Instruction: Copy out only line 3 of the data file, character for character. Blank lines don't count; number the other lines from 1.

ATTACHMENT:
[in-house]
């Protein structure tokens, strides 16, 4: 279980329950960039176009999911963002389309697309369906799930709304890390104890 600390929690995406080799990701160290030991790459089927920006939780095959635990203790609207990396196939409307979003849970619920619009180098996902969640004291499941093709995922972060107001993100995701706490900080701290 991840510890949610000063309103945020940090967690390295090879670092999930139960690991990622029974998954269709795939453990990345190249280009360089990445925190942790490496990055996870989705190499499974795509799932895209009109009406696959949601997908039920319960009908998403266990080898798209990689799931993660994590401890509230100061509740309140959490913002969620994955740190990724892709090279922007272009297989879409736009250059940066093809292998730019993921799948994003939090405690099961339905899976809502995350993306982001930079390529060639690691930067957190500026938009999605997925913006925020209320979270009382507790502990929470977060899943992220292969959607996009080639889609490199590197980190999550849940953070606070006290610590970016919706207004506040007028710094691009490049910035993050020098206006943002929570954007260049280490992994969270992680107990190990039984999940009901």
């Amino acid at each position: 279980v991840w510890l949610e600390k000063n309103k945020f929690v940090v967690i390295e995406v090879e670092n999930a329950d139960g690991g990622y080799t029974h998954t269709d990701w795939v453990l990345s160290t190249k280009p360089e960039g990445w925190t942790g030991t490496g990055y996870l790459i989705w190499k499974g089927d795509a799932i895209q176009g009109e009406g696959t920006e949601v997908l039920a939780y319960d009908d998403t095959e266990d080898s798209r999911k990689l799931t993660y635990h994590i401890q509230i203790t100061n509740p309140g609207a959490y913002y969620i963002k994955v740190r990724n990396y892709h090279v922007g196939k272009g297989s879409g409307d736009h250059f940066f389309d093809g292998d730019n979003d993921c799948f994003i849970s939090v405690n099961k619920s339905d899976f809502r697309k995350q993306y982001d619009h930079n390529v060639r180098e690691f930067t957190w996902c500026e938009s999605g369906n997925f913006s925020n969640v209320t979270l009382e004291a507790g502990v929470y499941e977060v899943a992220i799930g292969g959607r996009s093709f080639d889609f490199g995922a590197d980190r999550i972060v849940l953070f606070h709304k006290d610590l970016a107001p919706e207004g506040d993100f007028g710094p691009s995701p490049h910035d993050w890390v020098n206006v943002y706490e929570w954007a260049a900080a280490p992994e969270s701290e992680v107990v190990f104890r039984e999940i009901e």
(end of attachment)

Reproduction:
């Amino acid at each position: 279980v991840w510890l949610e600390k000063n309103k945020f929690v940090v967690i390295e995406v090879e670092n999930a329950d139960g690991g990622y080799t029974h998954t269709d990701w795939v453990l990345s160290t190249k280009p360089e960039g990445w925190t942790g030991t490496g990055y996870l790459i989705w190499k499974g089927d795509a799932i895209q176009g009109e009406g696959t920006e949601v997908l039920a939780y319960d009908d998403t095959e266990d080898s798209r999911k990689l799931t993660y635990h994590i401890q509230i203790t100061n509740p309140g609207a959490y913002y969620i963002k994955v740190r990724n990396y892709h090279v922007g196939k272009g297989s879409g409307d736009h250059f940066f389309d093809g292998d730019n979003d993921c799948f994003i849970s939090v405690n099961k619920s339905d899976f809502r697309k995350q993306y982001d619009h930079n390529v060639r180098e690691f930067t957190w996902c500026e938009s999605g369906n997925f913006s925020n969640v209320t979270l009382e004291a507790g502990v929470y499941e977060v899943a992220i799930g292969g959607r996009s093709f080639d889609f490199g995922a590197d980190r999550i972060v849940l953070f606070h709304k006290d610590l970016a107001p919706e207004g506040d993100f007028g710094p691009s995701p490049h910035d993050w890390v020098n206006v943002y706490e929570w954007a260049a900080a280490p992994e969270s701290e992680v107990v190990f104890r039984e999940i009901e």